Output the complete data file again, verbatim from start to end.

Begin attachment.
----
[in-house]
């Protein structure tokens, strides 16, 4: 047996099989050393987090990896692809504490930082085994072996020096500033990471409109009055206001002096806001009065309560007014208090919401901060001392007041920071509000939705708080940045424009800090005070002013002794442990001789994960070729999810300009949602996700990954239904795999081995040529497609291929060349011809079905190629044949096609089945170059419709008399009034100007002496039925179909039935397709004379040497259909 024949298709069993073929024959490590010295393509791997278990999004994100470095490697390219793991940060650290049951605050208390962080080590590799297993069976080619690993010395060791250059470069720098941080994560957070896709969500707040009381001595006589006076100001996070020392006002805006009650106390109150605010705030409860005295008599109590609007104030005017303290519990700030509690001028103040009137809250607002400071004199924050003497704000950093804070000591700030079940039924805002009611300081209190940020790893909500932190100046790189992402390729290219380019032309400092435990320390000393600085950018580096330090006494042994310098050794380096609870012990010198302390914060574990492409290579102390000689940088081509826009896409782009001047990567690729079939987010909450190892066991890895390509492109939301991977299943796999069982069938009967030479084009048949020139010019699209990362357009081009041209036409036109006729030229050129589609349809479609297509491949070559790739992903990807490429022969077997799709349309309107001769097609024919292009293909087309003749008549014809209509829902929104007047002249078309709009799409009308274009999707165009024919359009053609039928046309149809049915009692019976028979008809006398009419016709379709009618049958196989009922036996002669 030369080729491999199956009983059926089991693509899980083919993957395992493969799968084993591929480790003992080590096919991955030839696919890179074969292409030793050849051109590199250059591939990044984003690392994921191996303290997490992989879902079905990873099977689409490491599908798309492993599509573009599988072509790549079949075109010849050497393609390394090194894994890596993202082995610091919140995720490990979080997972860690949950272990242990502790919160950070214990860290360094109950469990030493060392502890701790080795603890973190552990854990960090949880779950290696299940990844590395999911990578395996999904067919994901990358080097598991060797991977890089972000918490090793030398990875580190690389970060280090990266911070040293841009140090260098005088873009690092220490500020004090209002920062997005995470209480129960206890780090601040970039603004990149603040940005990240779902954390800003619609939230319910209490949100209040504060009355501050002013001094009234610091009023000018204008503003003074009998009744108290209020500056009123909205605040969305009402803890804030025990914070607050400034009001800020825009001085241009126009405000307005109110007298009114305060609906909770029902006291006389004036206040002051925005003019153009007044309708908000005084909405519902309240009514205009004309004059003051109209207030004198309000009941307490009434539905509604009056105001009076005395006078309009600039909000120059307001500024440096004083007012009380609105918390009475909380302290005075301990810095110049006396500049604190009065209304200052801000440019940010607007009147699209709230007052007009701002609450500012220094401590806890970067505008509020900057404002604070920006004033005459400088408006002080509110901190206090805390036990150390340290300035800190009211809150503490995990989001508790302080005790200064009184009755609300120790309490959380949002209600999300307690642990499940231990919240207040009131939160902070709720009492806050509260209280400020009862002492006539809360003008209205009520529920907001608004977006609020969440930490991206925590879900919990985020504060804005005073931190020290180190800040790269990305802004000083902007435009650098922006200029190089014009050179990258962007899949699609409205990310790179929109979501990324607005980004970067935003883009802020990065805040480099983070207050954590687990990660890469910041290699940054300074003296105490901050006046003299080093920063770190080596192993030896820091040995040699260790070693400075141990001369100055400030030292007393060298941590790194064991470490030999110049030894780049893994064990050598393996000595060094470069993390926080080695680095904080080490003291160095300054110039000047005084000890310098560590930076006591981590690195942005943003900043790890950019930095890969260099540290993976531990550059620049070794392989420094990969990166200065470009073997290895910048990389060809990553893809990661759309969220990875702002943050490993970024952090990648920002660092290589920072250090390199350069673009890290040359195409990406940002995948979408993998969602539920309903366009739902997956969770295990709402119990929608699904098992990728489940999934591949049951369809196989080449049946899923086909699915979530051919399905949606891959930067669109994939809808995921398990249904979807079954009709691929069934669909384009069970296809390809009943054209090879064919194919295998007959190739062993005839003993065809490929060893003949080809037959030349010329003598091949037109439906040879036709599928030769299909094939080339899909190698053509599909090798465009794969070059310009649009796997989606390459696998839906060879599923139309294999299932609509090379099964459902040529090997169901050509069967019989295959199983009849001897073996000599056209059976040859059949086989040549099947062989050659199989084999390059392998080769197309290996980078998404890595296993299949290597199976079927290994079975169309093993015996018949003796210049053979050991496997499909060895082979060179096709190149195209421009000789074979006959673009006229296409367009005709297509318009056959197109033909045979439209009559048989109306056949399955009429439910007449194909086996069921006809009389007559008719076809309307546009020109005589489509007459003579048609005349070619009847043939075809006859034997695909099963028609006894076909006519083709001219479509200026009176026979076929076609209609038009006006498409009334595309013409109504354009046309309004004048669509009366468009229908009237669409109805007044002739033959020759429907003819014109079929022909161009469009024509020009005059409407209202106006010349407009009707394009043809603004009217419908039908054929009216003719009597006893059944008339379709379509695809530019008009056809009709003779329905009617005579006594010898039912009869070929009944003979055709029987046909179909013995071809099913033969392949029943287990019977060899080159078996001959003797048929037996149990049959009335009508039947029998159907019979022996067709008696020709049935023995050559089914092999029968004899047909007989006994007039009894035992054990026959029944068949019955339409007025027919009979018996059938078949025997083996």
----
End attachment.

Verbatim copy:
[in-house]
């Protein structure tokens, strides 16, 4: 047996099989050393987090990896692809504490930082085994072996020096500033990471409109009055206001002096806001009065309560007014208090919401901060001392007041920071509000939705708080940045424009800090005070002013002794442990001789994960070729999810300009949602996700990954239904795999081995040529497609291929060349011809079905190629044949096609089945170059419709008399009034100007002496039925179909039935397709004379040497259909 024949298709069993073929024959490590010295393509791997278990999004994100470095490697390219793991940060650290049951605050208390962080080590590799297993069976080619690993010395060791250059470069720098941080994560957070896709969500707040009381001595006589006076100001996070020392006002805006009650106390109150605010705030409860005295008599109590609007104030005017303290519990700030509690001028103040009137809250607002400071004199924050003497704000950093804070000591700030079940039924805002009611300081209190940020790893909500932190100046790189992402390729290219380019032309400092435990320390000393600085950018580096330090006494042994310098050794380096609870012990010198302390914060574990492409290579102390000689940088081509826009896409782009001047990567690729079939987010909450190892066991890895390509492109939301991977299943796999069982069938009967030479084009048949020139010019699209990362357009081009041209036409036109006729030229050129589609349809479609297509491949070559790739992903990807490429022969077997799709349309309107001769097609024919292009293909087309003749008549014809209509829902929104007047002249078309709009799409009308274009999707165009024919359009053609039928046309149809049915009692019976028979008809006398009419016709379709009618049958196989009922036996002669 030369080729491999199956009983059926089991693509899980083919993957395992493969799968084993591929480790003992080590096919991955030839696919890179074969292409030793050849051109590199250059591939990044984003690392994921191996303290997490992989879902079905990873099977689409490491599908798309492993599509573009599988072509790549079949075109010849050497393609390394090194894994890596993202082995610091919140995720490990979080997972860690949950272990242990502790919160950070214990860290360094109950469990030493060392502890701790080795603890973190552990854990960090949880779950290696299940990844590395999911990578395996999904067919994901990358080097598991060797991977890089972000918490090793030398990875580190690389970060280090990266911070040293841009140090260098005088873009690092220490500020004090209002920062997005995470209480129960206890780090601040970039603004990149603040940005990240779902954390800003619609939230319910209490949100209040504060009355501050002013001094009234610091009023000018204008503003003074009998009744108290209020500056009123909205605040969305009402803890804030025990914070607050400034009001800020825009001085241009126009405000307005109110007298009114305060609906909770029902006291006389004036206040002051925005003019153009007044309708908000005084909405519902309240009514205009004309004059003051109209207030004198309000009941307490009434539905509604009056105001009076005395006078309009600039909000120059307001500024440096004083007012009380609105918390009475909380302290005075301990810095110049006396500049604190009065209304200052801000440019940010607007009147699209709230007052007009701002609450500012220094401590806890970067505008509020900057404002604070920006004033005459400088408006002080509110901190206090805390036990150390340290300035800190009211809150503490995990989001508790302080005790200064009184009755609300120790309490959380949002209600999300307690642990499940231990919240207040009131939160902070709720009492806050509260209280400020009862002492006539809360003008209205009520529920907001608004977006609020969440930490991206925590879900919990985020504060804005005073931190020290180190800040790269990305802004000083902007435009650098922006200029190089014009050179990258962007899949699609409205990310790179929109979501990324607005980004970067935003883009802020990065805040480099983070207050954590687990990660890469910041290699940054300074003296105490901050006046003299080093920063770190080596192993030896820091040995040699260790070693400075141990001369100055400030030292007393060298941590790194064991470490030999110049030894780049893994064990050598393996000595060094470069993390926080080695680095904080080490003291160095300054110039000047005084000890310098560590930076006591981590690195942005943003900043790890950019930095890969260099540290993976531990550059620049070794392989420094990969990166200065470009073997290895910048990389060809990553893809990661759309969220990875702002943050490993970024952090990648920002660092290589920072250090390199350069673009890290040359195409990406940002995948979408993998969602539920309903366009739902997956969770295990709402119990929608699904098992990728489940999934591949049951369809196989080449049946899923086909699915979530051919399905949606891959930067669109994939809808995921398990249904979807079954009709691929069934669909384009069970296809390809009943054209090879064919194919295998007959190739062993005839003993065809490929060893003949080809037959030349010329003598091949037109439906040879036709599928030769299909094939080339899909190698053509599909090798465009794969070059310009649009796997989606390459696998839906060879599923139309294999299932609509090379099964459902040529090997169901050509069967019989295959199983009849001897073996000599056209059976040859059949086989040549099947062989050659199989084999390059392998080769197309290996980078998404890595296993299949290597199976079927290994079975169309093993015996018949003796210049053979050991496997499909060895082979060179096709190149195209421009000789074979006959673009006229296409367009005709297509318009056959197109033909045979439209009559048989109306056949399955009429439910007449194909086996069921006809009389007559008719076809309307546009020109005589489509007459003579048609005349070619009847043939075809006859034997695909099963028609006894076909006519083709001219479509200026009176026979076929076609209609038009006006498409009334595309013409109504354009046309309004004048669509009366468009229908009237669409109805007044002739033959020759429907003819014109079929022909161009469009024509020009005059409407209202106006010349407009009707394009043809603004009217419908039908054929009216003719009597006893059944008339379709379509695809530019008009056809009709003779329905009617005579006594010898039912009869070929009944003979055709029987046909179909013995071809099913033969392949029943287990019977060899080159078996001959003797048929037996149990049959009335009508039947029998159907019979022996067709008696020709049935023995050559089914092999029968004899047909007989006994007039009894035992054990026959029944068949019955339409007025027919009979018996059938078949025997083996």